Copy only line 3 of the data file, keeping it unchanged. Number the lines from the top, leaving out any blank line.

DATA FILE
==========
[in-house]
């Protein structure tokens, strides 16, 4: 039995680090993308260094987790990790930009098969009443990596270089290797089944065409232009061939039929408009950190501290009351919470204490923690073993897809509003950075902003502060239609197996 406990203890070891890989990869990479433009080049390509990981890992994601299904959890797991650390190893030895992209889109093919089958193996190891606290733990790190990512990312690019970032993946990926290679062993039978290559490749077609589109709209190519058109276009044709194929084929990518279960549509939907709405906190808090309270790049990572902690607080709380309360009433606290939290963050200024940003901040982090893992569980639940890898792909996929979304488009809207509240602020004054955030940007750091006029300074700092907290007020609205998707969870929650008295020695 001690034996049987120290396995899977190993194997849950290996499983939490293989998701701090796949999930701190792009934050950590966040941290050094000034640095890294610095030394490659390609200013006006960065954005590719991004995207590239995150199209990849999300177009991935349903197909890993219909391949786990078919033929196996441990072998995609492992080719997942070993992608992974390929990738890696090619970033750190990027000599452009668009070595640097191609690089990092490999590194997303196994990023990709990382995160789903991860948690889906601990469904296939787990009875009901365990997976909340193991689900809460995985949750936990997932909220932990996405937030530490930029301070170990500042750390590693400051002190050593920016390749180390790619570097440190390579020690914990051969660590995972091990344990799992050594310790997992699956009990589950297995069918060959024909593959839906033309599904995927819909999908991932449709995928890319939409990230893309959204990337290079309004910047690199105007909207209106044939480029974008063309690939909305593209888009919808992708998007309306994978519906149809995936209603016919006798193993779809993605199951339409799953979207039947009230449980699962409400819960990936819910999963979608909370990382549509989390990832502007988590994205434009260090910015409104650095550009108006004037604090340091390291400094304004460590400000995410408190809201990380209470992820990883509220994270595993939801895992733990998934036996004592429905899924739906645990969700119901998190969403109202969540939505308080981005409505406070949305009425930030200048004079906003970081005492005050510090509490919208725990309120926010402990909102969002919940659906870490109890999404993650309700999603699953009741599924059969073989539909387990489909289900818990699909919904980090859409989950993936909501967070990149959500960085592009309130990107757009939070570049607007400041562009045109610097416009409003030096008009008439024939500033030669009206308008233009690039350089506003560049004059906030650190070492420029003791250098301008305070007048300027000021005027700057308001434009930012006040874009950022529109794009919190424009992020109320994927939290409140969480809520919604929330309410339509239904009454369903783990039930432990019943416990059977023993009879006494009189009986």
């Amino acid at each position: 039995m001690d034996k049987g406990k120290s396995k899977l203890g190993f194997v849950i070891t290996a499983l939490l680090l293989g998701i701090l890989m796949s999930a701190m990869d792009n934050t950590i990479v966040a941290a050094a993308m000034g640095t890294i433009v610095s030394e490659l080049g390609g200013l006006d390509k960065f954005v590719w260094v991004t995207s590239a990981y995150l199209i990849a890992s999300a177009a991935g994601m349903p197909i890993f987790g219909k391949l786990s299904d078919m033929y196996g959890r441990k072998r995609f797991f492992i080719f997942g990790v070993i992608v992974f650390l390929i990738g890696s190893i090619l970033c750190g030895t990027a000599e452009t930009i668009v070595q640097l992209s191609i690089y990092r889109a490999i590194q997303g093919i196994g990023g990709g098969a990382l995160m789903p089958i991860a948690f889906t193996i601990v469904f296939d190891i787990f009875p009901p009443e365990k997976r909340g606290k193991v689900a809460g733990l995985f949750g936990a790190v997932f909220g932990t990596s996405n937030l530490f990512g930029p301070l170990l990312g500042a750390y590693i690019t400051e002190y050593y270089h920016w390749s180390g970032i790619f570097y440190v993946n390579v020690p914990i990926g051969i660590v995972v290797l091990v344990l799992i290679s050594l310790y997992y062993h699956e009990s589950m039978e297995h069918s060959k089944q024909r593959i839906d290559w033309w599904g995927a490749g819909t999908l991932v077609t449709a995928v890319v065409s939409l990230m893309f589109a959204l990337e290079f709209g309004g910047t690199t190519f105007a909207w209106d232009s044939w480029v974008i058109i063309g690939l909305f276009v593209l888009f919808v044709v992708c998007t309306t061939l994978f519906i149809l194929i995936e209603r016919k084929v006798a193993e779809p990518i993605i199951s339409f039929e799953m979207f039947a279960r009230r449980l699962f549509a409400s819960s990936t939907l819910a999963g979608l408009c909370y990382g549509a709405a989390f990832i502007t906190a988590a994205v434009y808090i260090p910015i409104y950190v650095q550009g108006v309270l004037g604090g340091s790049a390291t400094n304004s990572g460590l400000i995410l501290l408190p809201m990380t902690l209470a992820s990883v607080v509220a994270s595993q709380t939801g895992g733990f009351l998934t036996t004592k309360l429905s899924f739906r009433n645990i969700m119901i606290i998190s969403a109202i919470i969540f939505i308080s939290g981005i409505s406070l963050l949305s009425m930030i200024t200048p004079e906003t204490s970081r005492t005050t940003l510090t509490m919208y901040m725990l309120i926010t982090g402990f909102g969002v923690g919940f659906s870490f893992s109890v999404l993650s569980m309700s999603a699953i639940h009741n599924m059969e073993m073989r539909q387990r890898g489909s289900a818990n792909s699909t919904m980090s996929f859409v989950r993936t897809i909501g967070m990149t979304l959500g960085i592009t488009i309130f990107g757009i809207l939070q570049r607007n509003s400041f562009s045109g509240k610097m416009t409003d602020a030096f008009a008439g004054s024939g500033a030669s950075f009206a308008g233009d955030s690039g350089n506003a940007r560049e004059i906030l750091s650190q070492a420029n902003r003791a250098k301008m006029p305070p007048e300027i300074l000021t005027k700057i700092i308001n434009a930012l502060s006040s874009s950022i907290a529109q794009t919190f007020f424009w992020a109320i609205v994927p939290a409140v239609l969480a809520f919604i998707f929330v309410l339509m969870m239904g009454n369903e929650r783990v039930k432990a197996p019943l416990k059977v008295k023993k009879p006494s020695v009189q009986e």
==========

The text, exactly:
């Amino acid at each position: 039995m001690d034996k049987g406990k120290s396995k899977l203890g190993f194997v849950i070891t290996a499983l939490l680090l293989g998701i701090l890989m796949s999930a701190m990869d792009n934050t950590i990479v966040a941290a050094a993308m000034g640095t890294i433009v610095s030394e490659l080049g390609g200013l006006d390509k960065f954005v590719w260094v991004t995207s590239a990981y995150l199209i990849a890992s999300a177009a991935g994601m349903p197909i890993f987790g219909k391949l786990s299904d078919m033929y196996g959890r441990k072998r995609f797991f492992i080719f997942g990790v070993i992608v992974f650390l390929i990738g890696s190893i090619l970033c750190g030895t990027a000599e452009t930009i668009v070595q640097l992209s191609i690089y990092r889109a490999i590194q997303g093919i196994g990023g990709g098969a990382l995160m789903p089958i991860a948690f889906t193996i601990v469904f296939d190891i787990f009875p009901p009443e365990k997976r909340g606290k193991v689900a809460g733990l995985f949750g936990a790190v997932f909220g932990t990596s996405n937030l530490f990512g930029p301070l170990l990312g500042a750390y590693i690019t400051e002190y050593y270089h920016w390749s180390g970032i790619f570097y440190v993946n390579v020690p914990i990926g051969i660590v995972v290797l091990v344990l799992i290679s050594l310790y997992y062993h699956e009990s589950m039978e297995h069918s060959k089944q024909r593959i839906d290559w033309w599904g995927a490749g819909t999908l991932v077609t449709a995928v890319v065409s939409l990230m893309f589109a959204l990337e290079f709209g309004g910047t690199t190519f105007a909207w209106d232009s044939w480029v974008i058109i063309g690939l909305f276009v593209l888009f919808v044709v992708c998007t309306t061939l994978f519906i149809l194929i995936e209603r016919k084929v006798a193993e779809p990518i993605i199951s339409f039929e799953m979207f039947a279960r009230r449980l699962f549509a409400s819960s990936t939907l819910a999963g979608l408009c909370y990382g549509a709405a989390f990832i502007t906190a988590a994205v434009y808090i260090p910015i409104y950190v650095q550009g108006v309270l004037g604090g340091s790049a390291t400094n304004s990572g460590l400000i995410l501290l408190p809201m990380t902690l209470a992820s990883v607080v509220a994270s595993q709380t939801g895992g733990f009351l998934t036996t004592k309360l429905s899924f739906r009433n645990i969700m119901i606290i998190s969403a109202i919470i969540f939505i308080s939290g981005i409505s406070l963050l949305s009425m930030i200024t200048p004079e906003t204490s970081r005492t005050t940003l510090t509490m919208y901040m725990l309120i926010t982090g402990f909102g969002v923690g919940f659906s870490f893992s109890v999404l993650s569980m309700s999603a699953i639940h009741n599924m059969e073993m073989r539909q387990r890898g489909s289900a818990n792909s699909t919904m980090s996929f859409v989950r993936t897809i909501g967070m990149t979304l959500g960085i592009t488009i309130f990107g757009i809207l939070q570049r607007n509003s400041f562009s045109g509240k610097m416009t409003d602020a030096f008009a008439g004054s024939g500033a030669s950075f009206a308008g233009d955030s690039g350089n506003a940007r560049e004059i906030l750091s650190q070492a420029n902003r003791a250098k301008m006029p305070p007048e300027i300074l000021t005027k700057i700092i308001n434009a930012l502060s006040s874009s950022i907290a529109q794009t919190f007020f424009w992020a109320i609205v994927p939290a409140v239609l969480a809520f919604i998707f929330v309410l339509m969870m239904g009454n369903e929650r783990v039930k432990a197996p019943l416990k059977v008295k023993k009879p006494s020695v009189q009986e």